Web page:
Reluctantly Charmed – #JNGReads

Reluctantly Charmed by Ellie O’Neill is a pleasant, charming read, and was the last book I needed to finish to complete my 2017 Goodreads Reading Challenge. In hindsight, I set my goal pretty low, planning to read only 18 books in 2017, and the fact that I accomplished my goal within the first four months of the year is testament to the fact that most of the books I’ve read recently have been light, fun and airy. Reluctantly Charmed, in that way, was a very fitting end to my Reading Challenge, because it is quite possibly one of the airiest novels I’ve ever read. Now, I don’t mean that as a criticism whatsoever – it is true that O’Neill’s story is quite simplistic and is written in a straight forward and uncomplicated style, but if you are a fan of chick lit. with a unique twist, then this would absolutely be the book for you. Although it isn’t jam-packed with twists and turns and complex plotlines, it is the quintessential garden read, the perfect book to read in a park, under a tall, full tree, with an iced tea in hand.

I thoroughly enjoyed Reluctantly Charmed and I probably would’ve given it a 4-star rating, until I reached the last 100 pages. At that point in the novel, about 3 quarters of the way through when the main conflict was being revealed, my interest started to wane and I became a bit bored with the story and the characters, a touch restless and ready to be done with it. Prior to that point though, I found the story to be lovely and the adjective I used before, charming, is probably the best way to sum up the entire novel. Set in Ireland and heavily drenched in folklore and fairy culture, Reluctantly Charmed really did a perfect job of creating a distinct ambiance and feeling. It was so clearly set in Ireland, and you could feel that in every page because of how the characters spoke and the descriptions of the environment and the references to magic and fairy stories. The Irish setting was subtle though, and it was never overpowering to read descriptions of the country or its people – I do have to say that my favourite part of the novel was how clearly and powerfully Irish culture figured in all of it.

I also enjoyed reading from Kate McDaid’s perspective, and I found her to be an endearing character. However, I found that her clear narrative voice did become a touch diluted in those last 100 pages of the novel, and perhaps that is because this marked the point when Kate began to believe in the fairies. It sort of felt as though Kate got to the conclusion of believing in The Seven Steps her ancestor left to her and acknowledging her connection to the fairies in Ireland without doing any real soul searching or without any internal observation or reflection. All of a sudden, Kate remembered her fairy friend from her childhood and she accepted that her ancestor was in fact a witch, but this all happened almost as soon as she set foot in the rural town of Knocknamee, almost as if leaving Dublin caused her to open herself up to magical possibilities. That is all well and good and actually makes a lot of sense considering that Knocknamee is the site of the fairies in The Seven Steps Kate publishes, but it would’ve been nice to have a bit more internal monologue from Kate actually marking her change in feelings toward the magic around her. Overall though, I enjoyed reading from Kate’s perspective and she was a fun character to follow.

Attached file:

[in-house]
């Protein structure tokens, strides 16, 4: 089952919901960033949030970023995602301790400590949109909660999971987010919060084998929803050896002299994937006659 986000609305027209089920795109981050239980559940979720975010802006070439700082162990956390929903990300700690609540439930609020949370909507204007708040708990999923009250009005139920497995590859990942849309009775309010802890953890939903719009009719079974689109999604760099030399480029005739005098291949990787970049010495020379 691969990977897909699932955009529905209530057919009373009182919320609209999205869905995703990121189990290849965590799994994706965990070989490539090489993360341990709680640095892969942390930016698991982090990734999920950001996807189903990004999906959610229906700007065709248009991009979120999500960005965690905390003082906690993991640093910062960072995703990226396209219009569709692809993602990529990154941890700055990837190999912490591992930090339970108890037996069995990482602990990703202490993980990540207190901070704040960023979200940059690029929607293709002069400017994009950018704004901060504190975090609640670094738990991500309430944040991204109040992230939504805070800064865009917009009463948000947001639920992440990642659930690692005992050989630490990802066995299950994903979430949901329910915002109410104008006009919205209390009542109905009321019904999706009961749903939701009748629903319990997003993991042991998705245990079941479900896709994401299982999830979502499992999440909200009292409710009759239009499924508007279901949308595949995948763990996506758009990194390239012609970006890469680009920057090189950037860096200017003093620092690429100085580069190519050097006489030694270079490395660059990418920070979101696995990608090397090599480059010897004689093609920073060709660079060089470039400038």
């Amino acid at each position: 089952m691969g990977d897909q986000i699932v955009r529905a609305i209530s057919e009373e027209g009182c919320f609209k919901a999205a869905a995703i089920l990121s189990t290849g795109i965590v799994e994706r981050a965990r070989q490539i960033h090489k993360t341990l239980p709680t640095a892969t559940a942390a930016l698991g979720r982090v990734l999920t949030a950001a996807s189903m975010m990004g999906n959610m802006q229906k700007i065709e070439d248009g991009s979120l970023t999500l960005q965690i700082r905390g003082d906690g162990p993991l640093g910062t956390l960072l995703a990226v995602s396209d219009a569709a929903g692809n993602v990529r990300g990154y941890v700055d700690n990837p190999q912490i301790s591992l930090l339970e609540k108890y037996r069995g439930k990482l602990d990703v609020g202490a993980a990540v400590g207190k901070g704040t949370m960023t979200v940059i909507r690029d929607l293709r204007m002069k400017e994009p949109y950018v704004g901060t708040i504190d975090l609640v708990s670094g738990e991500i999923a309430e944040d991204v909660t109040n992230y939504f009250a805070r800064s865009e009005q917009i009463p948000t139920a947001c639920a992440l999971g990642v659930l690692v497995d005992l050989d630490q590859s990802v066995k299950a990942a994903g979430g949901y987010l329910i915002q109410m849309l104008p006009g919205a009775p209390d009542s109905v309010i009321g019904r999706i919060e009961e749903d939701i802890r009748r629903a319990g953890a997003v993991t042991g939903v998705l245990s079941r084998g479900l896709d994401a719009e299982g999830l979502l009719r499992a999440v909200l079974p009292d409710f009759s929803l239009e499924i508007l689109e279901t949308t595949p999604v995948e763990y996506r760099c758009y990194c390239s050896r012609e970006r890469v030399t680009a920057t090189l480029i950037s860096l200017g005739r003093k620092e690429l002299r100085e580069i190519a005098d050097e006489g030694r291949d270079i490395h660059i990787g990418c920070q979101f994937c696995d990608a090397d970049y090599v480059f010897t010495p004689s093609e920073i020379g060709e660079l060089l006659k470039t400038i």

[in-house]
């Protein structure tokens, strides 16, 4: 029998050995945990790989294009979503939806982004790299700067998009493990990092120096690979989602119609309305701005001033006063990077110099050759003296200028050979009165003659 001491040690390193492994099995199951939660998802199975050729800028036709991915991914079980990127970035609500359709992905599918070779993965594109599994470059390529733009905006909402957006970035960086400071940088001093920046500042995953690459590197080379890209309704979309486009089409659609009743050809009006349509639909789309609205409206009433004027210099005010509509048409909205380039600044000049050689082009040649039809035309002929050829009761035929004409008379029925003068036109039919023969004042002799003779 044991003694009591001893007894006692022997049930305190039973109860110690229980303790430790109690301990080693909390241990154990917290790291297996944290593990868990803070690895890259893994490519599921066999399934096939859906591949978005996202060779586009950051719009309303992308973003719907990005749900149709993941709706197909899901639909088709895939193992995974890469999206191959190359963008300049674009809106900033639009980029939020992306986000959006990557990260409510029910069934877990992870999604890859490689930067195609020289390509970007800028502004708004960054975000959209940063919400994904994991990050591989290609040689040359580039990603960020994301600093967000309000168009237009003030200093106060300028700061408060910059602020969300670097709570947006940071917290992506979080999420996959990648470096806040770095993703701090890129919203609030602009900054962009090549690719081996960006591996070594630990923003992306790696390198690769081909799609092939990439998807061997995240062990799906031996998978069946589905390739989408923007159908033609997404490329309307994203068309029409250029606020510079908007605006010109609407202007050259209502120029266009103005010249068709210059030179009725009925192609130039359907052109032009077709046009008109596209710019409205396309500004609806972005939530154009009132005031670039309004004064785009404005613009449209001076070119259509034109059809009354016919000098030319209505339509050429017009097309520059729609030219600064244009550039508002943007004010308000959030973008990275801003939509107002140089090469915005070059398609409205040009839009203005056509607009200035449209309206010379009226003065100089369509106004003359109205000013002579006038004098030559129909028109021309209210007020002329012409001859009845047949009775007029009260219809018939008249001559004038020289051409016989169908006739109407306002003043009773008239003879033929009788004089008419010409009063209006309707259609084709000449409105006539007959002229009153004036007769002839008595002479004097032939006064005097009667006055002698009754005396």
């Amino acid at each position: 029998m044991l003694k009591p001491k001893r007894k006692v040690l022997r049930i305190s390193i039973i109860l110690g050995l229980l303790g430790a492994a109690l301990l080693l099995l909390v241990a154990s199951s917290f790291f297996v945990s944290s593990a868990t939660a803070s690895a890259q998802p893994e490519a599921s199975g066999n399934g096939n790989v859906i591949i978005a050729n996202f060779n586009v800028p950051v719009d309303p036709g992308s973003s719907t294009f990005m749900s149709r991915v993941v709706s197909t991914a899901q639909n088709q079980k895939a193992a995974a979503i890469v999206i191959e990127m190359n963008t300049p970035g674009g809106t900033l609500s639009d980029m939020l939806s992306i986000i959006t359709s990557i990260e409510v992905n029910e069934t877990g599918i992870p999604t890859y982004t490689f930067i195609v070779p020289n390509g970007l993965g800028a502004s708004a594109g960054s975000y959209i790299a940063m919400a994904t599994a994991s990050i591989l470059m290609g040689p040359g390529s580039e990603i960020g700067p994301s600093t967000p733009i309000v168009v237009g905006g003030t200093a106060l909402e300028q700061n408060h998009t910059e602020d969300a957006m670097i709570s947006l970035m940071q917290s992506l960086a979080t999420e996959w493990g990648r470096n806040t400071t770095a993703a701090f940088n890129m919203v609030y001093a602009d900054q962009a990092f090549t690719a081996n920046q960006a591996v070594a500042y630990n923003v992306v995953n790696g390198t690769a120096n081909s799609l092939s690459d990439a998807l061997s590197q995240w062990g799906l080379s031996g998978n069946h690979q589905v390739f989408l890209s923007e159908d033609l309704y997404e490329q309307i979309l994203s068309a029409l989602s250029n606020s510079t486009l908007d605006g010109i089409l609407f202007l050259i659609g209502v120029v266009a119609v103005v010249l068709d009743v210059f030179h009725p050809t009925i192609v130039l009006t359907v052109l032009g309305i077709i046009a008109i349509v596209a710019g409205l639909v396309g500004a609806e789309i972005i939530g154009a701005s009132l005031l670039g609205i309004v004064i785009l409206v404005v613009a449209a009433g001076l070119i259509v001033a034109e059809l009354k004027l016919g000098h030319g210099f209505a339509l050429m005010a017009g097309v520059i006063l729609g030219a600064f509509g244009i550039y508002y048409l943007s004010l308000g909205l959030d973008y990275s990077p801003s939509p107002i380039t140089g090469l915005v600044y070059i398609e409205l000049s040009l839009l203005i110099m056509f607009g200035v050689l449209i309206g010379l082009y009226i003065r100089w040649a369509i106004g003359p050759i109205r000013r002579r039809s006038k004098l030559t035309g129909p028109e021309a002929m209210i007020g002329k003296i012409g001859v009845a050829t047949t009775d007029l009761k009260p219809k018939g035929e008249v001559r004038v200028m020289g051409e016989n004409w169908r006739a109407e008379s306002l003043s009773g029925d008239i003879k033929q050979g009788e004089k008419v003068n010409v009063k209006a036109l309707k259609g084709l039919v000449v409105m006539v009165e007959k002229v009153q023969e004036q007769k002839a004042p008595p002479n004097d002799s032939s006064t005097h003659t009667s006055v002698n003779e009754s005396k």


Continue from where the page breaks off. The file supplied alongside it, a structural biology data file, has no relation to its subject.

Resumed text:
What bothered me about the last 100 pages of the novel, I suppose, is the fact that Kate’s voice and the overall storytelling style started to become a bit too mundane. In the rest of the novel, Kate has such a witty, comical personality and when she narrates, this personality really shines through. I found that, as soon as Kate made it to Knocknamee, her narration was less engaging and enjoyable to read, and even her romance with Hugh seemed to be watered down and less exciting than it was when Kate was at her office in Dublin. I think maybe O’Neill intended for Kate’s narrative style to change slightly toward the end of the novel because she is becoming tired and her journey is slowly starting to take some of her strength away from her, but again I think some introspection on Kate’s part would’ve clarified that and made the reader empathize with her a touch more. I also found the ultimate resolution with The Seven Steps to be a bit frustrating, because I desperately wanted the fairies to be good and innocent, for Kate’s sake. I was enchanted throughout the novel by the idea of fairies inhabiting Ireland, and to give them a sinister, evil edge at the very end of the story sort of felt dishonest to me. In a way, I was rooting for Kate to believe in the fairies all along, particularly when she was reluctant (which was for most of the novel, as the title suggests), and to see her finally believe and begin to embrace her history and connection to the fairies only to then have her almost punished for that trust seemed like a huge let-down. For that reason, I had to reduce my rating of the book because it just left me disheartened, especially compared to how cute and fun the story was in the beginning.

Ultimately, I would recommend Reluctantly Charmed as a quick and easy spring or summertime read. It was nice and not at all stressful to get swept up in, and I think that many younger adults would probably really enjoy the magical realism elements and the quirkiness of the narrator.

❥❥❥ (out of 5)


Girl with a Green Heart

Leave a Comment

Fill in your details below or click an icon to log in: Logo

You are commenting using your account. Log Out /  Change )

Twitter picture

You are commenting using your Twitter account. Log Out /  Change )

Facebook photo

You are commenting using your Facebook account. Log Out /  Change )

Connecting to %s

This site uses Akismet to reduce spam. Learn how your comment data is processed.